Pre-School Clubs

Pre-School Clubs

Our first pre-school club opened in Bílina in 2006. It was a pilot project established to try out how effective this kind of support is in practice. Within the framework of our regional branch offices PIN currently organises 14 pre-school clubs in the Czech Republic which worked with about 330 children last year.

The clubs are intended for children growing up in disadvantaged areas, hostels, asylum homes or otherwise from the wrong side of the tracks. It targets children who do not attend nursery school for various different reasons, but these are the ones who need the pre-school preparation most urgently. Without it, they start their primary education unprepared. Because of the environment they have grown up in, they lag behind other children of their age. We know from experience that this handicap becomes more difficult to overcome as children grow older.

Pre-school clubs are attended by children from the age of three to the age of six. Ideally they stay for about a year so that we can help their parents with their transfer to ordinary nursery school. If the transfer is not possible, the clubs must prepare the children for successful entry to primary school. The clubs do not represent competition to ordinary nursery schools but, more precisely, they complement them. 

Our aim is for pre-school clubs to represent sort of flow spaces where children can come, catch up with their curriculum and go on with their day. In the process of integrating children into the ordinary nursery schools we have been very successful with so-called adaptation days, when children from the clubs regularly visit classic nursery schools to see how things work there. Ideally, parents are also present at these events.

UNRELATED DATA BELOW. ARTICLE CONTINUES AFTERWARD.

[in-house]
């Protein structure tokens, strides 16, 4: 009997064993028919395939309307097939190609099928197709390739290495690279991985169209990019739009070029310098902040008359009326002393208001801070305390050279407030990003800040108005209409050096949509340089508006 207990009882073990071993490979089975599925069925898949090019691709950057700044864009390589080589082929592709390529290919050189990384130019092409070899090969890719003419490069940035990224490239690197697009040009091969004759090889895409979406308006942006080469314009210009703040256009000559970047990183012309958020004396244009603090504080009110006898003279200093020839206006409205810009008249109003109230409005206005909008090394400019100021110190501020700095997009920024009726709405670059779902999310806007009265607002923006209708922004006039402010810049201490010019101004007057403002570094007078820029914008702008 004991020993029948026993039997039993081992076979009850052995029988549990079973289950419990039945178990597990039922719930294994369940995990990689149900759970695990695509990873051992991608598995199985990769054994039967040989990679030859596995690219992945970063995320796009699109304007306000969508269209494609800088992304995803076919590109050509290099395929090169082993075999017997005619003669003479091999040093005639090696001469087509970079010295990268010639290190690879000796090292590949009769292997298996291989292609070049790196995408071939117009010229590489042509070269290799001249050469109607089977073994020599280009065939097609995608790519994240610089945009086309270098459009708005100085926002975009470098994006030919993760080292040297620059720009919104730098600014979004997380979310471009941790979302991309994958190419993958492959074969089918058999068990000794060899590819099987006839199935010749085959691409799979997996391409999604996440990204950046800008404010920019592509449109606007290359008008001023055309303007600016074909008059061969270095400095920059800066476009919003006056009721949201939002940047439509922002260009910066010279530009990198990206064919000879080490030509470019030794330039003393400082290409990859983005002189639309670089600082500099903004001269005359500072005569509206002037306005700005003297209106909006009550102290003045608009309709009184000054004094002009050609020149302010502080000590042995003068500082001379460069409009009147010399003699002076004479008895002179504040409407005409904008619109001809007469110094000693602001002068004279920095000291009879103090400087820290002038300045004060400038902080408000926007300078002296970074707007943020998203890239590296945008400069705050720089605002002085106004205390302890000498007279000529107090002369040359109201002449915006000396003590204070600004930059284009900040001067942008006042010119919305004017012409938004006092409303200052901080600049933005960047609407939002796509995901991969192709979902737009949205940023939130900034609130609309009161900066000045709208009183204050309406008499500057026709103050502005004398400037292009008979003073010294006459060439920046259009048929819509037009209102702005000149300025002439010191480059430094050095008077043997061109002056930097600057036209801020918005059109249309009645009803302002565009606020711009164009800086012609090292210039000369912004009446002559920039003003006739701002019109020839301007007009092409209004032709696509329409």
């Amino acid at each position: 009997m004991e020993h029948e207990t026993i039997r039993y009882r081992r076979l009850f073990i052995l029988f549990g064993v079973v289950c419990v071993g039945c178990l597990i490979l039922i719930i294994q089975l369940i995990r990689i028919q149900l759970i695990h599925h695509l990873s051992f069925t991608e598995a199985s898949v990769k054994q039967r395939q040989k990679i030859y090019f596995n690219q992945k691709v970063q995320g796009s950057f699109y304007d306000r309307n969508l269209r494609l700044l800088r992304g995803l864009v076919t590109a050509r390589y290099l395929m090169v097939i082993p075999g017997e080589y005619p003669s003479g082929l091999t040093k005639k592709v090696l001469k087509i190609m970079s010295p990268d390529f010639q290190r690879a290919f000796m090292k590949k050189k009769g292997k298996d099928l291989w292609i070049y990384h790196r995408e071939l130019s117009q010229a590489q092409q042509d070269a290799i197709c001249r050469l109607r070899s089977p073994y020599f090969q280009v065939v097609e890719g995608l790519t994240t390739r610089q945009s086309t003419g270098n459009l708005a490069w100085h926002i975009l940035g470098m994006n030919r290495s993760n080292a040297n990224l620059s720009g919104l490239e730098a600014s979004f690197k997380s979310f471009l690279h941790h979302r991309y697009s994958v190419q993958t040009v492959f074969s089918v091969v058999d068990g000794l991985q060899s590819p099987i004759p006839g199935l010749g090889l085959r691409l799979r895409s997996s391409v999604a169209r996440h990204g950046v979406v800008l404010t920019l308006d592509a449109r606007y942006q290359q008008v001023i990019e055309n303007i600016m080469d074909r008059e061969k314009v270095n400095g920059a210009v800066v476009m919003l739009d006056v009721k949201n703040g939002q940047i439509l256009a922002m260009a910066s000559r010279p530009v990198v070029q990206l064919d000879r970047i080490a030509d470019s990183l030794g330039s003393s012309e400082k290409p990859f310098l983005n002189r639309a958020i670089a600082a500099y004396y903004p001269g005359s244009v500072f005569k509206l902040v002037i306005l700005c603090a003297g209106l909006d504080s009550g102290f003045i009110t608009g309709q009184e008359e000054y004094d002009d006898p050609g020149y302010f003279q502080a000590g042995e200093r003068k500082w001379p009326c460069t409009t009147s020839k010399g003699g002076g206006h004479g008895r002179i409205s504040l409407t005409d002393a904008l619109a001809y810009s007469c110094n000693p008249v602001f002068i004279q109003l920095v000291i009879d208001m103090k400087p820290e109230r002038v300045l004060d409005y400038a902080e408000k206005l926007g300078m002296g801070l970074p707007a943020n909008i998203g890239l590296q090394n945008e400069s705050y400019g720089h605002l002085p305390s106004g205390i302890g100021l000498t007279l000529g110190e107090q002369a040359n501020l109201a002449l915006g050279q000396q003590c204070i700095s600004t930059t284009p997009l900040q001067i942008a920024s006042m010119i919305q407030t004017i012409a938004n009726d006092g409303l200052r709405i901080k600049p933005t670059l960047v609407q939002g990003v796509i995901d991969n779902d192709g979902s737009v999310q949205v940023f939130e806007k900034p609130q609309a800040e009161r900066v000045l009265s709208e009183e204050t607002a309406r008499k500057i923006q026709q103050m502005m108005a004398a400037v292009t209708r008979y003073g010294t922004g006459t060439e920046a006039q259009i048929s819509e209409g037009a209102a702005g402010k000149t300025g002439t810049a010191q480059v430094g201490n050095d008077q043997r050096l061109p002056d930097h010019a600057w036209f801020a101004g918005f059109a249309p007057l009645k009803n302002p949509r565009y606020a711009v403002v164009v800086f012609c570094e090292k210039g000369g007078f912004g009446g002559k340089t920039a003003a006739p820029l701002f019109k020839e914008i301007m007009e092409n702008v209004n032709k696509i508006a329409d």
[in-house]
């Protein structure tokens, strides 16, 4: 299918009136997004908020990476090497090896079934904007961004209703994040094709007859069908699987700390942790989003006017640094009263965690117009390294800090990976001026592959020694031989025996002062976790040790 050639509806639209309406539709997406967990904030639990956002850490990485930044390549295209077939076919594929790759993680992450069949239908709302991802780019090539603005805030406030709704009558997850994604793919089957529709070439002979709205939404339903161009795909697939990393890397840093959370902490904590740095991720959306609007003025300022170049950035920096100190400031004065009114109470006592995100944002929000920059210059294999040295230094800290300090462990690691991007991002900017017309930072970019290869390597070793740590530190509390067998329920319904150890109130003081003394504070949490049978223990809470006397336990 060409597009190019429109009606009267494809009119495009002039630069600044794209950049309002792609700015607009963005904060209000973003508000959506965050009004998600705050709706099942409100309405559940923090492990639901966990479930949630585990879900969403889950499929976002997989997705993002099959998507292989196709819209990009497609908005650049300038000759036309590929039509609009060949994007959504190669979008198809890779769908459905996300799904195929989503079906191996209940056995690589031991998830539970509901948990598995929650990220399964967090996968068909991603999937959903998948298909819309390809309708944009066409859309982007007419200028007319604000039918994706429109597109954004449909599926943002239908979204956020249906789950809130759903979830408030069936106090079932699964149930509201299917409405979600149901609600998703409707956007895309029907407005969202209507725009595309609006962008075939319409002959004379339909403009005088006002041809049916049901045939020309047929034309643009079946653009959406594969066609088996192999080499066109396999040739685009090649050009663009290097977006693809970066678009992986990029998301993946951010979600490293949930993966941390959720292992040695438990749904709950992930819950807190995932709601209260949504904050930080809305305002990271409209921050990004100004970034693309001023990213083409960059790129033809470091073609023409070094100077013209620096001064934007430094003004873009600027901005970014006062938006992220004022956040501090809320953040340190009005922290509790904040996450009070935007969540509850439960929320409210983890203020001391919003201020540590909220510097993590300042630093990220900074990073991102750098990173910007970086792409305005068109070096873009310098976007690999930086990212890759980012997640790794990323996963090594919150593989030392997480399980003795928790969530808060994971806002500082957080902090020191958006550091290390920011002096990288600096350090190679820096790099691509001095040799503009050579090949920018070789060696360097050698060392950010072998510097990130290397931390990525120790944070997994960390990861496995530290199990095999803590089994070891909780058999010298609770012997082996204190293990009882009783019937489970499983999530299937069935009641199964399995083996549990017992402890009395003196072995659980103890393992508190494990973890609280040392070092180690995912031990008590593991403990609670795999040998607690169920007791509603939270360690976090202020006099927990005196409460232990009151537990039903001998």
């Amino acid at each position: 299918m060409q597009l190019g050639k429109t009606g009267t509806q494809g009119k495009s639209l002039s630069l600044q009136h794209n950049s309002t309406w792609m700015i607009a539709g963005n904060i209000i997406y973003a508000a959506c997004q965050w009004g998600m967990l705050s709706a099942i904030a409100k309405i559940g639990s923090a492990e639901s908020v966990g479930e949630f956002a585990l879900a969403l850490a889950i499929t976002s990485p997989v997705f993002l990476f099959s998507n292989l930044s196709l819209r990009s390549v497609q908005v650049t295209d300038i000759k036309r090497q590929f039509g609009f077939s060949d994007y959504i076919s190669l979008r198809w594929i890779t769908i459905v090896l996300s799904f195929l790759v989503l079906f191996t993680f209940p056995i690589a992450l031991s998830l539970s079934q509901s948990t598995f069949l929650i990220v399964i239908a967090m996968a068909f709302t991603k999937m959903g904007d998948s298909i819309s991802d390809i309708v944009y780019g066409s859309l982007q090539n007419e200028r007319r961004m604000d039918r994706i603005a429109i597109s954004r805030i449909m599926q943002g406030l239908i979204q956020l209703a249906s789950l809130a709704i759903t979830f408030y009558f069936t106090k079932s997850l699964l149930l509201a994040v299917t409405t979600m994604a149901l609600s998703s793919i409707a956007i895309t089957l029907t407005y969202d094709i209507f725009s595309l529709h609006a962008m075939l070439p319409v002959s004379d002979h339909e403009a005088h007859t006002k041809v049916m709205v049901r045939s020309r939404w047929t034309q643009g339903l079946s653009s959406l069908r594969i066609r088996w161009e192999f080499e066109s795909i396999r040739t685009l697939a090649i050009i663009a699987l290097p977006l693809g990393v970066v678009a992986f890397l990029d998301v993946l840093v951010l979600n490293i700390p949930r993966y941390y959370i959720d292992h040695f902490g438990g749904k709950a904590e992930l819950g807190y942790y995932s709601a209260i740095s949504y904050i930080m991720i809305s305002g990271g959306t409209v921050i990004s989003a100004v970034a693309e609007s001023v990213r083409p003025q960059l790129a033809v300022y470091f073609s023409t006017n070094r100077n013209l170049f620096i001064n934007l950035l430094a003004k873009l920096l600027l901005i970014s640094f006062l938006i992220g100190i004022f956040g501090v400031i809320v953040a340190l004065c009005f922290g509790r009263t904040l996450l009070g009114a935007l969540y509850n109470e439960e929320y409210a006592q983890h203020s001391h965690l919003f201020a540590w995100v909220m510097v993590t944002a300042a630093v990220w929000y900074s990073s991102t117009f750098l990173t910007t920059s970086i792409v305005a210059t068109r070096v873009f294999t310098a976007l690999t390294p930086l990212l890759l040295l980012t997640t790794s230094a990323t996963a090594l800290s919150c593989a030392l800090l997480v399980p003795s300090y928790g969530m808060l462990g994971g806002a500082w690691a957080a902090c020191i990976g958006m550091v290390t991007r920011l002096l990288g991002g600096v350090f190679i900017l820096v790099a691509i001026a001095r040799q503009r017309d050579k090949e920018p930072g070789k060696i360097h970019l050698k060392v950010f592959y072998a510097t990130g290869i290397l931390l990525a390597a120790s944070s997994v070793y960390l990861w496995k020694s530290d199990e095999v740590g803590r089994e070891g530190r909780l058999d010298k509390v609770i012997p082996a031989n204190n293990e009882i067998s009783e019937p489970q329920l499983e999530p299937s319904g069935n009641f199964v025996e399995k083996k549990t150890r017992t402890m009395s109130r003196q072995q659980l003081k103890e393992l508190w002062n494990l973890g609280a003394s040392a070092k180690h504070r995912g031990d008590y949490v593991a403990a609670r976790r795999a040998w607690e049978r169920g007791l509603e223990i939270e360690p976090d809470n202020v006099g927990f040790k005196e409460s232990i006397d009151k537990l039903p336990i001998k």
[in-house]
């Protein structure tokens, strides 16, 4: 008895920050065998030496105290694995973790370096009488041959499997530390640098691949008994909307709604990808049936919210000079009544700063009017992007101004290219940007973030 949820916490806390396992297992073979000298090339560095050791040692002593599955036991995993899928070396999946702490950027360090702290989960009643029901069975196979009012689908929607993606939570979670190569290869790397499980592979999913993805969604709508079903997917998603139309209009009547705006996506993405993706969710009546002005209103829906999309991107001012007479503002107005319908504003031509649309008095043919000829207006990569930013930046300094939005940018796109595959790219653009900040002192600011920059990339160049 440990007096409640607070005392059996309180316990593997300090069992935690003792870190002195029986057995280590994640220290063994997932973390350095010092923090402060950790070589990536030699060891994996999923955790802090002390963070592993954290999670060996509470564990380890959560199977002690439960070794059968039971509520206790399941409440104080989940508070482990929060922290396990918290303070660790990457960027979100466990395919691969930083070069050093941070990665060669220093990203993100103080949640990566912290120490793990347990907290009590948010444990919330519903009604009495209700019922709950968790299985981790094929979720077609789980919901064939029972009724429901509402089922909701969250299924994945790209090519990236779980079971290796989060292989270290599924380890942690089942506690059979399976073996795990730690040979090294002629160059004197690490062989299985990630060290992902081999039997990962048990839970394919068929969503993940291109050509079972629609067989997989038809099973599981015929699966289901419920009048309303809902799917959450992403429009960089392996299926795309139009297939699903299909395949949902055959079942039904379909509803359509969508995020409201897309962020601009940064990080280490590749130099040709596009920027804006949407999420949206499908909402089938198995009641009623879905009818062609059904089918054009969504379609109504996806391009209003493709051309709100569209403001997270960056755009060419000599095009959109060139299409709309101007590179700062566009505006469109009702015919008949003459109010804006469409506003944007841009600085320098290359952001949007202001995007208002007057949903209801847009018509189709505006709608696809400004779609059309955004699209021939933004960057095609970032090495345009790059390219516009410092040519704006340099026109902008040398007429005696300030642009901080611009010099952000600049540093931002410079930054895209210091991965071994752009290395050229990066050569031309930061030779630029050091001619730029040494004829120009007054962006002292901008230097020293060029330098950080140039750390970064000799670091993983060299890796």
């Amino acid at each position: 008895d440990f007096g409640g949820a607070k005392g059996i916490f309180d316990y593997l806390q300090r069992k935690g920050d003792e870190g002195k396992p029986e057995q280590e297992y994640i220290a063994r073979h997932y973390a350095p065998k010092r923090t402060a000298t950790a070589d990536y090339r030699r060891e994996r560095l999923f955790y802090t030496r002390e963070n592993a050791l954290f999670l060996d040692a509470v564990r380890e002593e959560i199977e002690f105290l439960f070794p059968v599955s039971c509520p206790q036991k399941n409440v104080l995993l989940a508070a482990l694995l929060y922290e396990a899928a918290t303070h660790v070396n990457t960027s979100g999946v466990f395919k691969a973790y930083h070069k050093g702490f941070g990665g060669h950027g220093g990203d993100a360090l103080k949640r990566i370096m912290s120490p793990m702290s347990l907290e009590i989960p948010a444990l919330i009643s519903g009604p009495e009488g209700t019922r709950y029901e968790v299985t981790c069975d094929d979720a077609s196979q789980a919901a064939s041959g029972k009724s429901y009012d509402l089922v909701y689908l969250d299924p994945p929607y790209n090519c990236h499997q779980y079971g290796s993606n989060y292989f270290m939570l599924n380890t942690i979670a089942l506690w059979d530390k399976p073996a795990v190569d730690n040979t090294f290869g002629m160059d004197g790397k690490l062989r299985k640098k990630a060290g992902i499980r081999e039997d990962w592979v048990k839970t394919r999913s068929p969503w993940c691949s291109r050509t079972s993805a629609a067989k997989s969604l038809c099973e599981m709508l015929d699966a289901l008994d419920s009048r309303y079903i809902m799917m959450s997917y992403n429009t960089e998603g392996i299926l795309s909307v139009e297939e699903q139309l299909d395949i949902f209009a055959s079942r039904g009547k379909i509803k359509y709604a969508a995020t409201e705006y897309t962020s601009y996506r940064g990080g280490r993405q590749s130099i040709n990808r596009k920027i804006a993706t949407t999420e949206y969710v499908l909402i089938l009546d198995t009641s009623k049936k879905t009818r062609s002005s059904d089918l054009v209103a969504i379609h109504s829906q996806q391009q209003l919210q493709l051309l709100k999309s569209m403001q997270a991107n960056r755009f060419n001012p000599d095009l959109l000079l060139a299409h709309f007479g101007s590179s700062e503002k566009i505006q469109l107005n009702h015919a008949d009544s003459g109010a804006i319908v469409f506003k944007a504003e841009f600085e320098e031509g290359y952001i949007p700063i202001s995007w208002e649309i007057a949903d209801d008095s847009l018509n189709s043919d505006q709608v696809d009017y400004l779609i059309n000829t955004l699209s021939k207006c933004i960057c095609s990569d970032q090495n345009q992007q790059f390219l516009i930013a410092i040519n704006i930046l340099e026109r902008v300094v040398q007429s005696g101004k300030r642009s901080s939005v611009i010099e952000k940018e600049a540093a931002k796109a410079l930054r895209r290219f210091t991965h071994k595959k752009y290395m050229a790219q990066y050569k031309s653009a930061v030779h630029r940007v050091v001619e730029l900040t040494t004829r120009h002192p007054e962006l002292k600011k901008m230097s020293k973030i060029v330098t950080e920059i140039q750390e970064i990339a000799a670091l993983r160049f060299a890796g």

Our work in the pre-school clubs is conducted according to a Norwegian method of conceptual teaching called Grunnlaget (which means Foundation). The principle of Grunnlaget lies in teaching children basic concepts like colour, number or shape and only later learning to identify similarities and differences. It helps them to develop their language abilities and ways of thinking which are essential for the ability to learn. Newly acquired knowledge then become the basis for further study. We share our experiences with application of this teaching method with teachers and other pedagogical staff in special seminars and courses.

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